Similarly, toys for kids have become even more gender divided than in the past. The fad of princesses for girls to idolize and play with was first brought into the media in the 1990s and has only grown since then. American Girl dolls and Barbies alike have promoted more characters and expansions of stories, creating a greater number of dolls for girls to play with than ever before seen. In the world of toys marketed at boys, Power Rangers are notorious for featuring just one or two female power rangers, if that, always the pink and yellow ones. According to a study conducted by Carol Auster and Claire Mansbach, Disney’s U.S. Webstore featured most toys predominantly marketed towards girls or boys, few being towards both. The girls were aimed at “pastel colored toys, predominantly pink or purple toys, and those that were dolls, beauty, cosmetics, jewelry, or domestic-orientated typified toys.” The boy-aimed toys featured dark colors like red, black or gray on “action figures, building toys, weapons or small vehicles.”

 

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Items like these are what reinforce the gender binary stereotypes of female and male, but what about the portion of the population that identify as both, neither, or other? As Lisa Wade, of Pacific Standard Magazine, put it: “affirming the gender binary also makes everyone who doesn’t fit into it invisible or problematic.” These brands are lacking representation for those who identify as genderless, bi-gender, genderqueer, non-binary, trans, etc., limiting the scope of their audience and demonstrating a lack of knowledge about this percentage of the population.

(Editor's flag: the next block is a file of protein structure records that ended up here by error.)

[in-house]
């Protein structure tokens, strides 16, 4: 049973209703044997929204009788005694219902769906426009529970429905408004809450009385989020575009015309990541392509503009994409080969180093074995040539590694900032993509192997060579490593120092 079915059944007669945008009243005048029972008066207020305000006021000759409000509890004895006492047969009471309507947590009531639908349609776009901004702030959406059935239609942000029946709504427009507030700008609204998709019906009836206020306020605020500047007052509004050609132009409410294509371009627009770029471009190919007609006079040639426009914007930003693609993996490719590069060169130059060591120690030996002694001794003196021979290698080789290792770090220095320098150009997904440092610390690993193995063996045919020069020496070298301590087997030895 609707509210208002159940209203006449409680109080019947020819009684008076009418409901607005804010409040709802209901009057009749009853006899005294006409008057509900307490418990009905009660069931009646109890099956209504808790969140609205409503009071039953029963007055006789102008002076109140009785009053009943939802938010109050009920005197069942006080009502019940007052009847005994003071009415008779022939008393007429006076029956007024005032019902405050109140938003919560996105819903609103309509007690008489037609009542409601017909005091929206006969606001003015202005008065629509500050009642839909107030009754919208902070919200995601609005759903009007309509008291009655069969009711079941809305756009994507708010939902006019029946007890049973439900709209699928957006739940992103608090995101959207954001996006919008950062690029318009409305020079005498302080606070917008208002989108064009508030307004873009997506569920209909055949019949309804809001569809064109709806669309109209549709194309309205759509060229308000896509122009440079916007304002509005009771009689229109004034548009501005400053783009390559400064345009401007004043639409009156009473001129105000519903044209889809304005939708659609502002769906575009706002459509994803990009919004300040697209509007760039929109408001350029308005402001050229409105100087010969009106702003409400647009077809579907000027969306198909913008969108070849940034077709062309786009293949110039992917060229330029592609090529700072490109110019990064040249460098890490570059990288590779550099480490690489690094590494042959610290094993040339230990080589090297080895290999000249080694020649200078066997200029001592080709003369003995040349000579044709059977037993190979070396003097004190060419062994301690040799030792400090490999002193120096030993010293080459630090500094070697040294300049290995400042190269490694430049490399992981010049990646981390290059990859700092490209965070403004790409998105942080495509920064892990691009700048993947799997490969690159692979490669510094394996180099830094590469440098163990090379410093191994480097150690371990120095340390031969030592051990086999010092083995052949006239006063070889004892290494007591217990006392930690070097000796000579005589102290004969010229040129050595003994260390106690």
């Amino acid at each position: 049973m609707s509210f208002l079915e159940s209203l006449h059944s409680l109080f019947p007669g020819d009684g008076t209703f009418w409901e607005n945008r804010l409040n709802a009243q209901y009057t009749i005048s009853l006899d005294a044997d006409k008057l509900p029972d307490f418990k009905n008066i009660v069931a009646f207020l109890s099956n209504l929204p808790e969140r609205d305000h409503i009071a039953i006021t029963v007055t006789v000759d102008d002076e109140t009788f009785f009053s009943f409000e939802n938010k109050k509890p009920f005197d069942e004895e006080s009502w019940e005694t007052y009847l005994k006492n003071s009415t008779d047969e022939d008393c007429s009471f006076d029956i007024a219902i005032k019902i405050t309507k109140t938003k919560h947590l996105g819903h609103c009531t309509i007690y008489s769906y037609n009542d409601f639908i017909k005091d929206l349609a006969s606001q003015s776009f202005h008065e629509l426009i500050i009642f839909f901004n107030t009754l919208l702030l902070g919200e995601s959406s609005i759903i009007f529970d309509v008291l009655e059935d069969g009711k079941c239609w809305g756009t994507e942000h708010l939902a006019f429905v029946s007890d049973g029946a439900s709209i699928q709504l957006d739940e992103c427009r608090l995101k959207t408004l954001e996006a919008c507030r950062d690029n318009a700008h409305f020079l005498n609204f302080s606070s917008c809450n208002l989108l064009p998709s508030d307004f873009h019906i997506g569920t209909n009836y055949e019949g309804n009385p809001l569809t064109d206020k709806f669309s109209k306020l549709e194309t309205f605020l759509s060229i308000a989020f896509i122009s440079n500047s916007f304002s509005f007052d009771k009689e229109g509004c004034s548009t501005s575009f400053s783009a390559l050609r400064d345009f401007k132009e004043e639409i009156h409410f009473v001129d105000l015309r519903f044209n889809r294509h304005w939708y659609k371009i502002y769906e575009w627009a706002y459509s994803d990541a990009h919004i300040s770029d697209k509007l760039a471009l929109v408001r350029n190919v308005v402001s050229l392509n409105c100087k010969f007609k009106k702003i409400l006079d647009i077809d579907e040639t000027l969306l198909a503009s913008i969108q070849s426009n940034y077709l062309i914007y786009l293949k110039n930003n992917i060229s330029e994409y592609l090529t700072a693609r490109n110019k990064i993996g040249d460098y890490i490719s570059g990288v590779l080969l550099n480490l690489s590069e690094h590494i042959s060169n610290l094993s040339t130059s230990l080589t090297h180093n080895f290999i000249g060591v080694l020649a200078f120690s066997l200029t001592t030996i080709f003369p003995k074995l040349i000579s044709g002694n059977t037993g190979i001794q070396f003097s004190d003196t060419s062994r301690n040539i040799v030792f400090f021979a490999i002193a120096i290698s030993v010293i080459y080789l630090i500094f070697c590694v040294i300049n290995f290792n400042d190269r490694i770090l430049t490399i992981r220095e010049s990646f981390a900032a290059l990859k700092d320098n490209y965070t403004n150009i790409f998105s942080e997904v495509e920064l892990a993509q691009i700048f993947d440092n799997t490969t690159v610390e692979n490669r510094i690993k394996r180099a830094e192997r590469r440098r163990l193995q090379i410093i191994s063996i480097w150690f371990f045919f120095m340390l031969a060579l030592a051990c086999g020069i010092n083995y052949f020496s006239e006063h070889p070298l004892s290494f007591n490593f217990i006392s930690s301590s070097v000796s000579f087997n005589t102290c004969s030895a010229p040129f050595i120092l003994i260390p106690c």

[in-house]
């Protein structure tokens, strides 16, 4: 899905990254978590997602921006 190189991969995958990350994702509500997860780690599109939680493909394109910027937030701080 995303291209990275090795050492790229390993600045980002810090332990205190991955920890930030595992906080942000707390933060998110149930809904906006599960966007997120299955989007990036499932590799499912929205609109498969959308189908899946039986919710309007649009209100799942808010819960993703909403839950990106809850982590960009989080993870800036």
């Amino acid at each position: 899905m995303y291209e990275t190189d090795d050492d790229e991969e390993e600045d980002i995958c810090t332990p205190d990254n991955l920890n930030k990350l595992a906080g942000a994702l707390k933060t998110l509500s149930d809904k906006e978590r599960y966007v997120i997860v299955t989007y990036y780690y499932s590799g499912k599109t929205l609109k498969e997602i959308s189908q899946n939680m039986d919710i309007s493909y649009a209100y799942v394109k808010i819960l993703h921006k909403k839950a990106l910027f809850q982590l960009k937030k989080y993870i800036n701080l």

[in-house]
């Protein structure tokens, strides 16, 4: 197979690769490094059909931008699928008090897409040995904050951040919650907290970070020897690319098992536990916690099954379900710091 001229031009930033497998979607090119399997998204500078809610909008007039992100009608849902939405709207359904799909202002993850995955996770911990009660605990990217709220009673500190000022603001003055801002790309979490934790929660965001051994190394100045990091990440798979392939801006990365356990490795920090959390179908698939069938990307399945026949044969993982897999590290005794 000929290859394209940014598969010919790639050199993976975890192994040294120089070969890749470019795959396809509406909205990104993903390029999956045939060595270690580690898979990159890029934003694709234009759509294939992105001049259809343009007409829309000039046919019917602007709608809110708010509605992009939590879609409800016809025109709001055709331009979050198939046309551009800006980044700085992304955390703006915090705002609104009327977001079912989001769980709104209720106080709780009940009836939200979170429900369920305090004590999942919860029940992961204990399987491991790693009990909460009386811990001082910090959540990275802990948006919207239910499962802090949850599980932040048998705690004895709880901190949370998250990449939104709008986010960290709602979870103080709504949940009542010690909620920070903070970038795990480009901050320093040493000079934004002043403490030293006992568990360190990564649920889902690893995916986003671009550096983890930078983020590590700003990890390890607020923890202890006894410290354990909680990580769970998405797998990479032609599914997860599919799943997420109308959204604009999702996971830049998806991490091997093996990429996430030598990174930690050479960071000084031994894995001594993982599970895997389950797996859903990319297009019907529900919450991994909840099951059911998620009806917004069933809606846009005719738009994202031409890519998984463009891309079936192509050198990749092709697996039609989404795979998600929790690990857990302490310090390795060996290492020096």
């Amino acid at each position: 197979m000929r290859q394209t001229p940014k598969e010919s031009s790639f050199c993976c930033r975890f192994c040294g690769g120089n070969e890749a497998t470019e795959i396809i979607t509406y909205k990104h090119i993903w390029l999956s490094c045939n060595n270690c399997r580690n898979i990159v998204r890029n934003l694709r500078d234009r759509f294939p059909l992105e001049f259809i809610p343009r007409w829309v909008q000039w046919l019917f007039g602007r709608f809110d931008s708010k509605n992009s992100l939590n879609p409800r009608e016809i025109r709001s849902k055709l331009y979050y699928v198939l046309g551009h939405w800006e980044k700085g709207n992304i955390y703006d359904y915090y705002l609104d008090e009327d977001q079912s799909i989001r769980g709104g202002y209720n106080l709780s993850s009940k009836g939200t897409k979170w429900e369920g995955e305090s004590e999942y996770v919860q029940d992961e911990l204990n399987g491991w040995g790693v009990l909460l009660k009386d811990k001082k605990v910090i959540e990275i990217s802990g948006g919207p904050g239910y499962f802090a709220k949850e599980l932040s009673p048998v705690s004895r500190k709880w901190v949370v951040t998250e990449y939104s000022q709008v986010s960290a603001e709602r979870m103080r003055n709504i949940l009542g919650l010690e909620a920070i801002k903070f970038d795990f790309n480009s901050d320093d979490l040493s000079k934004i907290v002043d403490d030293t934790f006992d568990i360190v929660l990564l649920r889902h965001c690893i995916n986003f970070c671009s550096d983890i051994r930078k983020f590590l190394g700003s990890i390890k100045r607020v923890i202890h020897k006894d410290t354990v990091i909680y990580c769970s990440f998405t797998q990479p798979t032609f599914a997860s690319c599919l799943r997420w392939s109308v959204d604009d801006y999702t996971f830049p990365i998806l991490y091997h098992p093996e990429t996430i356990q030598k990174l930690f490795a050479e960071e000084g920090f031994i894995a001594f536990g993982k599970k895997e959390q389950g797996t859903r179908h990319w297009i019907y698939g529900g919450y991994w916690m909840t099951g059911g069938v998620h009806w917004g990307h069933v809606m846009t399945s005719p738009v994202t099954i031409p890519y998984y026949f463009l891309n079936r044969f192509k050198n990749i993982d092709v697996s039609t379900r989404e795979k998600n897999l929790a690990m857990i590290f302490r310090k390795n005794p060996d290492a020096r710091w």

In addition to underrepresenting genders other than male and female, these gender-specific items reinforce certain stereotypes for growing children that they feel they must abide by. From a  child’s birth, parents are encouraged to dress their newborns in the color corresponding to their gender, which is assumed based on their sex. In the U.S. we have become accustomed to using sex interchangeably with gender when they are very different things. Sex refers to your physical makeup like genitalia, chromosomes and hormones whereas gender refers to what you feel you are and how society perceives you. Right off the bat, dressing according to sex becomes an issue because not all children are born with a definitive sex; some are born intersex, sometimes with one more apparent set of genitalia, and often the parents choose which the child will keep, determining their sex and subsequently their gender for the time. Other kids grow up feeling like their gender identity conflicts with their sex. These items just reinforce the idea that sex and gender are the same thing and push children to stick to the stereotypical colors and toys of their gender.

Essentially, genderizing items is ridiculous. We live in a modern world where people aren’t as afraid to embrace who they are as they once were and the increase in gender assigned items just seems to go against this. It’s about using what you like, despite what gender the bottle has assigned to it or the shape of a toy, and letting children figure out who they are and what they like on their own. Ignore the packaging next time you want to try out the Old Spice Game Day, scent, slap that thing down on the counter at CVS and take a stand against gender assigned items.